Networking or Socializing?

Is this networking?

For some people, the clue bus doesn’t pick up at their stop.

I was at the Selling Smart Workshop last Wednesday. My good friend and sales coach, Joe Marr, puts on this monthly event to help people learn some of the basics of good sales technique. I help as a member of his board of advisors for the event.

This week we were talking about the “30-second elevator pitch”.

Most of you know that I don’t think this is a very useful networking technique mainly because most people don’t want to listen to your commercial. That aside, there are times when it comes in handy.

As a part of the program, we were to pair off and tell the other person our “pitch”. One of the participants at the back of the room (let’s call her Linda) didn’t have a partner, so I jumped in to help out. Linda was having a hard time with the process and asked me to tell her my “pitch” first. She listened as I told her why my clients came to me — the pains my system addressed — and how they felt after working with me.

After listening, she blinked and said “Oh, I don’t need any help with that. I love to network. I’m very comfortable with it. I just don’t think it’s very useful since I don’t get anything out of it.”

Given the throbbing pain I suddenly had in my temple, I didn’t have a response to that. Fortunately, Joe called us back to order so I didn’t have to.

Later, thinking about the conversation, what I found interesting was how she had turned the most common misconception about networking on its head. You see, most people think that networking is sales. They go to networking events and try to sell, sell, sell. They usually end up with nothing to show for it.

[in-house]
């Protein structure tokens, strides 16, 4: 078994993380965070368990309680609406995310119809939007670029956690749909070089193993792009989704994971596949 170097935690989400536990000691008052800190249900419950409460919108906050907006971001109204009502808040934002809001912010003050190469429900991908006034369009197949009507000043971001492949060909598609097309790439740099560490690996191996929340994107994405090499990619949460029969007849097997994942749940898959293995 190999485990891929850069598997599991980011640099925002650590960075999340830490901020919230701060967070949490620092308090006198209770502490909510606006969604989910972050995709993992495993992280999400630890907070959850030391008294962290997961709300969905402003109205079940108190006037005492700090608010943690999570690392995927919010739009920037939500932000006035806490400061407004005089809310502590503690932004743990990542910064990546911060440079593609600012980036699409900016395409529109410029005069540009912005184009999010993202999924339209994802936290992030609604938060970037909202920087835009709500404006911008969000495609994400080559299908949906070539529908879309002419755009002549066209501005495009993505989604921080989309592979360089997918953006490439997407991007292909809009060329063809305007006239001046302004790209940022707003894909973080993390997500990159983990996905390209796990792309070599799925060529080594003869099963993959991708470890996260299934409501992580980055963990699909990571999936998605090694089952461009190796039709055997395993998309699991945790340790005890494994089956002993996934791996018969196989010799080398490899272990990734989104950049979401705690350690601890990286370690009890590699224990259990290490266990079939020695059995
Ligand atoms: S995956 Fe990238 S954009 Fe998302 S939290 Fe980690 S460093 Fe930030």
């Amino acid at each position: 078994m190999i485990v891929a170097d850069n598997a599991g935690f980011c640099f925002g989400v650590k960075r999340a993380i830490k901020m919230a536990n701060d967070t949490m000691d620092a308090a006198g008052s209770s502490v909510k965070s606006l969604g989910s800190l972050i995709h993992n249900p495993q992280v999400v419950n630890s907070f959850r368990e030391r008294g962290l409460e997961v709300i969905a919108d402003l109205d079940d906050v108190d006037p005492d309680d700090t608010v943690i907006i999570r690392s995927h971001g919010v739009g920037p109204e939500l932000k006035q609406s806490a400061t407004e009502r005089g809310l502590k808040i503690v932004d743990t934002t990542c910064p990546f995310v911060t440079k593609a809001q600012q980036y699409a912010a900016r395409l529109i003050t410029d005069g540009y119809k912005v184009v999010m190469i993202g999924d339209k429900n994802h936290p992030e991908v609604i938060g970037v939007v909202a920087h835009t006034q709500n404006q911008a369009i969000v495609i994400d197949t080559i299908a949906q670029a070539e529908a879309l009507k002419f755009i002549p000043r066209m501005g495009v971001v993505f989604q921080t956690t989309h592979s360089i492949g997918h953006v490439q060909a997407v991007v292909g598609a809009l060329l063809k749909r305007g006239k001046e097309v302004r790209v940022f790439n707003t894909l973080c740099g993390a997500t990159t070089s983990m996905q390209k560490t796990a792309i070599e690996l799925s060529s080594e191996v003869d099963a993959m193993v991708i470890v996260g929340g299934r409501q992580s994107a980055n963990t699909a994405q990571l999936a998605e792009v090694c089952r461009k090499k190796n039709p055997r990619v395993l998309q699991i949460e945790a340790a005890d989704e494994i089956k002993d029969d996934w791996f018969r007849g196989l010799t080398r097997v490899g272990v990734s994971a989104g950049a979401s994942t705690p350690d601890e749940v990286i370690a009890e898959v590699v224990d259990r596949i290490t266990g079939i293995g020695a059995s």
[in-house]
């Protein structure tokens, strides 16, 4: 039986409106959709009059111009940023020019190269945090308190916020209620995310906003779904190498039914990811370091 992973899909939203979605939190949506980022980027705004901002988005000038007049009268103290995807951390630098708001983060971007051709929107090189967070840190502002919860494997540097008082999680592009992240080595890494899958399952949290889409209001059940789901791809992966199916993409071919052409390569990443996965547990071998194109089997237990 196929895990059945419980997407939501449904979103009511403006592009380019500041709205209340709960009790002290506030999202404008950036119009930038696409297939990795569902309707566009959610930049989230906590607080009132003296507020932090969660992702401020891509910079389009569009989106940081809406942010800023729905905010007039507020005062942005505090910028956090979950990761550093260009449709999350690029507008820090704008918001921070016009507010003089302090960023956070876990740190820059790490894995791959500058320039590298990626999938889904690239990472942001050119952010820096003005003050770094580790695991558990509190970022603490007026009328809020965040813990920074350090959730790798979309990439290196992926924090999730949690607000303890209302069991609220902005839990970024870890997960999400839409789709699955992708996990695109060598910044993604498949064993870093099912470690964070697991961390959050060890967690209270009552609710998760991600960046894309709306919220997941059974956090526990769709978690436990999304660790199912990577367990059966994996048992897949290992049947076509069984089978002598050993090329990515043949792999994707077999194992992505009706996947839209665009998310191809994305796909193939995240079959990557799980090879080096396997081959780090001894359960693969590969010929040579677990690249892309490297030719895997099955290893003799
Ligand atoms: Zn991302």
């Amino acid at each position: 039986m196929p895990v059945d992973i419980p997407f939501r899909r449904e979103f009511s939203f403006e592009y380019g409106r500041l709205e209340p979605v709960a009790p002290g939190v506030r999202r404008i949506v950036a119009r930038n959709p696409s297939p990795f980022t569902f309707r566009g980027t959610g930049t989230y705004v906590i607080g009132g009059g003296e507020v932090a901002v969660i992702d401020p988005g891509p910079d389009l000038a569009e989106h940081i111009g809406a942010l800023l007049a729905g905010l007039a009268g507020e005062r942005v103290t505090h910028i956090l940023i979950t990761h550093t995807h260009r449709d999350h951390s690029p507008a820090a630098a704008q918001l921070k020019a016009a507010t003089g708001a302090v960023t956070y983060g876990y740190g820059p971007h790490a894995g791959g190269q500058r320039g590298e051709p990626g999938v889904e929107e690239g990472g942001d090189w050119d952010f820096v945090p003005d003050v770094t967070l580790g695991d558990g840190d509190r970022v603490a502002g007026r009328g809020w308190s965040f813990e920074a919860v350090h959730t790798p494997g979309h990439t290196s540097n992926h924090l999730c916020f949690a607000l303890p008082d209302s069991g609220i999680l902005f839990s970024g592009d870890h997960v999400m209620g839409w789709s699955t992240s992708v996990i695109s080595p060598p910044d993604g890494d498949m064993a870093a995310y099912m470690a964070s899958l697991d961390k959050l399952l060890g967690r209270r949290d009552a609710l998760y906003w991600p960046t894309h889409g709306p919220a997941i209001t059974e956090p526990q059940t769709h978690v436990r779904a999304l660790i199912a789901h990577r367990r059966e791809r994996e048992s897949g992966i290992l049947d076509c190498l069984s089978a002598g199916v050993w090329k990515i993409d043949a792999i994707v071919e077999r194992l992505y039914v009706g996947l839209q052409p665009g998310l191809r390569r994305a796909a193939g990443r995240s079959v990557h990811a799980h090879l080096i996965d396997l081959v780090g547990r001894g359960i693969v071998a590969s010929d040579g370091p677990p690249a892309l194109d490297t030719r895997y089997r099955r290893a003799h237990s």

Linda, on the other hand, thought that networking was simply socializing. She just went to talk with people. Both she and the sales-focused person, though, are missing the point.

Networking is about long-term relationships.

The events we attend are purely to make initial connections with other people. Then we need to go beyond that to extend and strengthen the relationship. After we’ve done that, then we can call upon these ties in order to achieve whatever goals we set in our lives.

I wish Linda could come to one of my workshops or even read this blog. Maybe she could pick up a few tips that would help her stop wasting her time and money. For now I guess she’ll be happy being the life of the party and having nothing to show for it when she gets back to the office.

Photo by By Careyjamesbalboa

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About Greg Peters

Greg Peters, president and founder of The Reluctant Networker, LLC, is a business networking specialist. He works with trade associations on both the local and national level to create a culture of better connections and greater opportunity. Find out more at www.TheReluctantNetworker.com or gpeters@thereluctantnetworker.com.

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